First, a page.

Studies on cell migration and axon guidance in the developing distal auditory system of the mouse
Article first published online: 9 OCT 2004
Copyright © 1983 Alan R. Liss, Inc.
Journal of Comparative Neurology
Volume 215, Issue 4, pages 359–369, 20 April 1983
How to Cite
Carney, P. R. and Silver, J. (1983), Studies on cell migration and axon guidance in the developing distal auditory system of the mouse. J. Comp. Neurol., 215: 359–369. doi: 10.1002/cne.902150402
- Issue published online: 9 OCT 2004
- Article first published online: 9 OCT 2004
- Manuscript Accepted: 12 JAN 1983
- pioneer fibers;
- growth cones;
- preformed guidance pathways
The events that take place along the potential route of distal auditory axons (future vestibular component) prior to and during their outgrowth were examined morphologically using timed mouse embryos. During embry-onic (E) day 9.5 a discrete zone of cell death appears in the rostrolateral wall of the otic cup. Necrosis is accompanied by outward migration of epitheloid cells from the same region of the otic wall. Temporally and spatially corre-lated with these two events is the widening of extracellular spaces between otic neuroepithelial cells and the breakdown of basement membrane. During E 10.5 migrating epitheloid cells condense to form a funnel-shaped configu-ration. This cellular “funnel” begins narrowly at the dorsorostrolateral wall of the otocyst and broadens as it reaches the auditory ganglion. During E 11.5 through E 12.5, “pioneer” distal auditory axons take a circuitous route and ascend from the auditory ganglion to enter the otocyst. Axons extend toward the otocyst moving along cells of the “funnel,” maintaining an orien-tation similar to that of the cells that compose it. Axon growth cones enter the otocyst at sites devoid of basement membrane and invade the wall of the otocyst moving tangentially along radially arranged cells that bridge the otocyst and the “funnel.”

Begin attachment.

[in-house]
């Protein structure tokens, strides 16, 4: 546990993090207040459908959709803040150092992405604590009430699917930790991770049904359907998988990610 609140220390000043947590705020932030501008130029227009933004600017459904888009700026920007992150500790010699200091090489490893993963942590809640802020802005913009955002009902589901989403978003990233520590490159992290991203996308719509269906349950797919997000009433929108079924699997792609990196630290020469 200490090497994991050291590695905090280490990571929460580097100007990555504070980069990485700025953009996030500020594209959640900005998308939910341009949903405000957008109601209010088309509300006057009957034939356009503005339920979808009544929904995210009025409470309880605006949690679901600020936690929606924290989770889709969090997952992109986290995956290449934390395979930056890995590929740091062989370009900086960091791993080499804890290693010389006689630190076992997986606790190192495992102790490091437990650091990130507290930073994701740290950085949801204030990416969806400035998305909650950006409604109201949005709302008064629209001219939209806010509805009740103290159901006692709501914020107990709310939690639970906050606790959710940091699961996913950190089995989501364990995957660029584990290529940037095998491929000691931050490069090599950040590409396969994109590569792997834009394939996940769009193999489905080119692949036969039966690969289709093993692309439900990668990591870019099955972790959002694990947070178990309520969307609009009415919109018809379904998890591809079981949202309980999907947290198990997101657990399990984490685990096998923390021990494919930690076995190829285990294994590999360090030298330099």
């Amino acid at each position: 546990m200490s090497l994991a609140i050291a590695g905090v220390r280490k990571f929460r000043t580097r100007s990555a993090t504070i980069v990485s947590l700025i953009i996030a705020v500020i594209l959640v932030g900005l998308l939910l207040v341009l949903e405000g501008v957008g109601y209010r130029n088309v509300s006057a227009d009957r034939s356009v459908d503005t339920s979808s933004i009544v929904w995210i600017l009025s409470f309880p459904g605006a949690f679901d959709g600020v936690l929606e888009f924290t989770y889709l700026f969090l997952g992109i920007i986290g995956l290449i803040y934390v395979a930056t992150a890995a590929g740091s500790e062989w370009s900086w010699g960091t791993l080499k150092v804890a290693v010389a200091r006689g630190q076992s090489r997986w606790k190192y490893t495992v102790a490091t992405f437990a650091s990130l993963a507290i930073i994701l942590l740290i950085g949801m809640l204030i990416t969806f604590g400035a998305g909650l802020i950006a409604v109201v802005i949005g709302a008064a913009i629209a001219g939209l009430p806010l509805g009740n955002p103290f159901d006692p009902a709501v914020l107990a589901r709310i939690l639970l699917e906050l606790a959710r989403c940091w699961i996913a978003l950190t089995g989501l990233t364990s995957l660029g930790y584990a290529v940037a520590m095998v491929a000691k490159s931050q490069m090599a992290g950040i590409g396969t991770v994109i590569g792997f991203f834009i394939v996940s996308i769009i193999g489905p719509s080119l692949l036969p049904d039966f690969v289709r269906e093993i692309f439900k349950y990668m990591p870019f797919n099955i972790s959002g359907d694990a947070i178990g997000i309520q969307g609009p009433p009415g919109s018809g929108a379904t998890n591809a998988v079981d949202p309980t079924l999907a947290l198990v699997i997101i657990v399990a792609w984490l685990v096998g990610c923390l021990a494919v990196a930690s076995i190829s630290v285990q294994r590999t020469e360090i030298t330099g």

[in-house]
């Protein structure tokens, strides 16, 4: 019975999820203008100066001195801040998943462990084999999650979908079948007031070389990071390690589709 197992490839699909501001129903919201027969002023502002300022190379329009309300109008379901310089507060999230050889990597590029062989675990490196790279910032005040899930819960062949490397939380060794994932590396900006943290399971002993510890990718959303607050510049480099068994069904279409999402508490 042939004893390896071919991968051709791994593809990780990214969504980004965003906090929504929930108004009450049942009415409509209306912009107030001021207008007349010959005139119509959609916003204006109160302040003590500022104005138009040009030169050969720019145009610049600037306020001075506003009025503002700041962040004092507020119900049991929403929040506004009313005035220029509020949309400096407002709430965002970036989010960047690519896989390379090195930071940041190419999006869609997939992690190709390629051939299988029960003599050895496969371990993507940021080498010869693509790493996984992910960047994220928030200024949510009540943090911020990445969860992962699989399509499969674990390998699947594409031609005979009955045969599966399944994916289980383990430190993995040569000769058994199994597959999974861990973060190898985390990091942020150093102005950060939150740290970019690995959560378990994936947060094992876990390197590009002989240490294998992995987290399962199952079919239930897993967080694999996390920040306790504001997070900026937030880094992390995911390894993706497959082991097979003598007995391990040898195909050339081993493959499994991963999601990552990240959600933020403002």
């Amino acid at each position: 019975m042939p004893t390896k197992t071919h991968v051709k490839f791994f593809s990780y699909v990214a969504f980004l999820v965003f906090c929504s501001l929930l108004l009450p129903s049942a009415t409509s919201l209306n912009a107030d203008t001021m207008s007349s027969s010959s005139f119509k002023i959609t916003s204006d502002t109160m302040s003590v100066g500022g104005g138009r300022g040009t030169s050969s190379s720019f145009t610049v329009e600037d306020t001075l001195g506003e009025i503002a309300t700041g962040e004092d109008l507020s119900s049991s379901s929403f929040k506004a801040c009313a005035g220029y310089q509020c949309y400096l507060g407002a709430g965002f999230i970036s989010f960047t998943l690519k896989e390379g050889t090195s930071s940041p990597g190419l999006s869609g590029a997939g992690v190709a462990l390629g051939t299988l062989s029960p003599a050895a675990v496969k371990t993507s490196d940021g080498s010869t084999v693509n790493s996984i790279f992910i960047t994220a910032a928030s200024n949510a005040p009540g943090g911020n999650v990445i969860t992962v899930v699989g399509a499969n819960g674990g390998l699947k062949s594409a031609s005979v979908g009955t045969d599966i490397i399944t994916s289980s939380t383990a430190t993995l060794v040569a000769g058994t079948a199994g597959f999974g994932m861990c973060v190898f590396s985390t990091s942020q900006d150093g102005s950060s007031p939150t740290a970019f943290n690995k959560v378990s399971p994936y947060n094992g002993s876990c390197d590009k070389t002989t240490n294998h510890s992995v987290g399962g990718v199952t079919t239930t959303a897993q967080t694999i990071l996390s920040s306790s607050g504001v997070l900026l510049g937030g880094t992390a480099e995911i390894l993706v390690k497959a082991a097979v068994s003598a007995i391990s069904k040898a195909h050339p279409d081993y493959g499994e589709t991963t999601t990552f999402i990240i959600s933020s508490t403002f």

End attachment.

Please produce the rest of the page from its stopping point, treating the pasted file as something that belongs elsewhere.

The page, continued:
These observations demonstrate that a preformed, funnel-shaped tissue exists along the future route of the auditory fibers. We suggest that the “fun-nel” may influence the growth and directionality of distal auditory axons as they extend from the auditory ganglion to the wall of the otocyst. At the otic wall, the transition provided by “bridge” epitheloid cells, together with the absence of basement membrane at specific sites of the otic wall, provide the auditory axons with a route into the otocyst.